I braved the Pennsylvania turnpike on a Friday night after work to make it back home to Cleveland from Washington, D.C.
It was October 30, 1987 and it was my first trip home since I had graduated the previous spring. Filled with anticipation of being reunited with my high school buddies and the exhilaration that we were all “adults” and on our own gave me a sense of false bravado.
I was one of the only members in my group with a new car (I had a real job) so it was decided that I would drive our group of misfits downtown looking for mischief that Saturday night. The night of Halloween.
The air was warm for a late October night in Cleveland, but it was also raining quite hard. We were all under drinking age at the time, but that didn’t stop us from acquiring some marijuana with which to melt our minds with. With that decision, I turned the driving over to my best friend B (guilty parties will remain nameless). As I recall, there was Scott S. (since deceased – he killed himself the following fall), Sherri B. a straight laced gal home from college, and one other person whose name escapes me.
I was your classic paranoid stoned person. The one member in the group focused on all the bad things that could happen and this night being Halloween night, I was in full-on paranoia. Everyone else was partying and having a good time, but suddenly as I looked out the rain-soaked windows of my little red Nissan Sentra and before my eyes, all the street lights and carlights took on a hazy orange glow and I had a sinking feeling of doom.
I swallowed down my anxiety like a mouthful of medicine and tried to regain the moment. Someone retold a crazy memory from our not so distant high school years and laughter filled the car. As the laughter echoed in my brain I felt momentary lift from my fear. It was short lived.
Our carload of crazy kids was traveling down Rt. 90 into Cleveland. The rain was growing heavier and it was difficult to see out the back windows where I was trying mightily to remain cool. We were approaching a famous section of freeway in Cleveland called Dead Man’s Curve – a 90 degree right hand turn that appears almost out of nowhere and has proudly claimed many lives.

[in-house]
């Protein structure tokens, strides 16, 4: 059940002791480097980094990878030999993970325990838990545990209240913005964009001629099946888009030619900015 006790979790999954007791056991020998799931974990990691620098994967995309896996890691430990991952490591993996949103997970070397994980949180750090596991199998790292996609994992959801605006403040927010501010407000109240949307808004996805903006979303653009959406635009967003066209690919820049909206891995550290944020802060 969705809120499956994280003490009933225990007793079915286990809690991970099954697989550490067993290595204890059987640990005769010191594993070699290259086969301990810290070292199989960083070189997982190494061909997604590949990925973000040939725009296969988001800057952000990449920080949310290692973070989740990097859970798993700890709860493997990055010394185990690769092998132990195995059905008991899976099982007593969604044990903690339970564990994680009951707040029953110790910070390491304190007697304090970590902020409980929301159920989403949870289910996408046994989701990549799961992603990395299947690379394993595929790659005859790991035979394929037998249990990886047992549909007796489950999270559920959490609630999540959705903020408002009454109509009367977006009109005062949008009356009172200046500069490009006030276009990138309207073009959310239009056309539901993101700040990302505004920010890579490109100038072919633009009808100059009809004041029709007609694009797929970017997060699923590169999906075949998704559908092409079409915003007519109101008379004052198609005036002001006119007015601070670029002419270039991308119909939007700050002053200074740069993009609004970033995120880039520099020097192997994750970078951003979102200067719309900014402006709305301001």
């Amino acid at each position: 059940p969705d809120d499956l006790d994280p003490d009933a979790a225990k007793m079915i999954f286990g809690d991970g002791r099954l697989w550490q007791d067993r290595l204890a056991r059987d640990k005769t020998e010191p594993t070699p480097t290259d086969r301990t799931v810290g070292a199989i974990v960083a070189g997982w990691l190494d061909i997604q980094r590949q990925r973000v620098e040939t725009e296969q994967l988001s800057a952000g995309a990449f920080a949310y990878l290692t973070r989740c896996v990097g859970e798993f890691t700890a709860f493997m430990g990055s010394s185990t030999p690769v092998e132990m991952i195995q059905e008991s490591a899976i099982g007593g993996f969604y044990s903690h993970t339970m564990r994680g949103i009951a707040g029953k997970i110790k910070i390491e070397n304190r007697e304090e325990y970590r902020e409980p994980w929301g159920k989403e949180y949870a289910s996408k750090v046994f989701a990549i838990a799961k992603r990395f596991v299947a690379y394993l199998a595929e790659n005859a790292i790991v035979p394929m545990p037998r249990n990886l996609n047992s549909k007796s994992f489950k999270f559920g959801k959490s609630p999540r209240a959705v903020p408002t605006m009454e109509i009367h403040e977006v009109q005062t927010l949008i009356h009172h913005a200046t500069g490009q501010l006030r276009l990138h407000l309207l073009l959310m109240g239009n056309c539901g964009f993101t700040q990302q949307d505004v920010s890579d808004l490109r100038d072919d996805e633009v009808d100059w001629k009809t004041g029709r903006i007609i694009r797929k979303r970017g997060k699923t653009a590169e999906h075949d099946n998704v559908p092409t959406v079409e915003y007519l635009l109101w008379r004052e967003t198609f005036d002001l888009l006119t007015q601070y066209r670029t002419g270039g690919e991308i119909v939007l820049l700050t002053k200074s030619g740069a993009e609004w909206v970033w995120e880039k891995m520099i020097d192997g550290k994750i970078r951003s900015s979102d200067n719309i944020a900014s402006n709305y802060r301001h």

Panic shot through me for some unknown reason and I saw a vision of all of the occupants in my car in ghastly conditions of dismemberment. I cautiously, but firmly stated “slow down.” A warning that was unheeded, which then led me to yell “this is my car and I said SLOW THE FUCK DOWN” everyone shot me a dirty look for spoiling the mood – but I didn’t care.
B calmly, (she was always calm) looked at me in the rearview mirror and smiled reassuringly. “Dawn, relax everything is fine,” and she proceeded to slow down, as her eyes returned to the road she saw what we had all seen almost simultaneously; flashing red lights, emergency vehicles, firetrucks, police cars and ambulances. Red flares defied the rain forcing us to slow down immediately as all lanes merged to one.
Like a train in slow motion we passed the scene where all sirens and lights converged. There was a jackknifed semi taking up two lanes and pickup truck smashed in the far right lane. Men were standing around in yellow rain coats, and a man wearing a flannel shirt leaned against the semi with his head down low. There were two motorcycles, but only one gurney with a body on it. As we did the math and were forced to pass the wreckage within mere feet of the carnage, a figure lay sprawled on the road, lifeless. No one wanted to look, but everyone HAD to look.
It was only until we passed the lifeless figure that we saw the body and the helmeted head were no longer one. Blood and bone were easy to identify and we all became white as ghosts and silent as the dead.
Moments later, Scott would blurt out without any tact for those of us in shock, “Did you see that guy’s head?”
I was sick and immediately sober. I wasn’t alone. It was quickly decided that we would all head back home for a nice quiet evening in our hometown. Our Halloween scare, firmly cemented in our minds forever.
Take heed, beware and have a Happy and SAFE Halloween.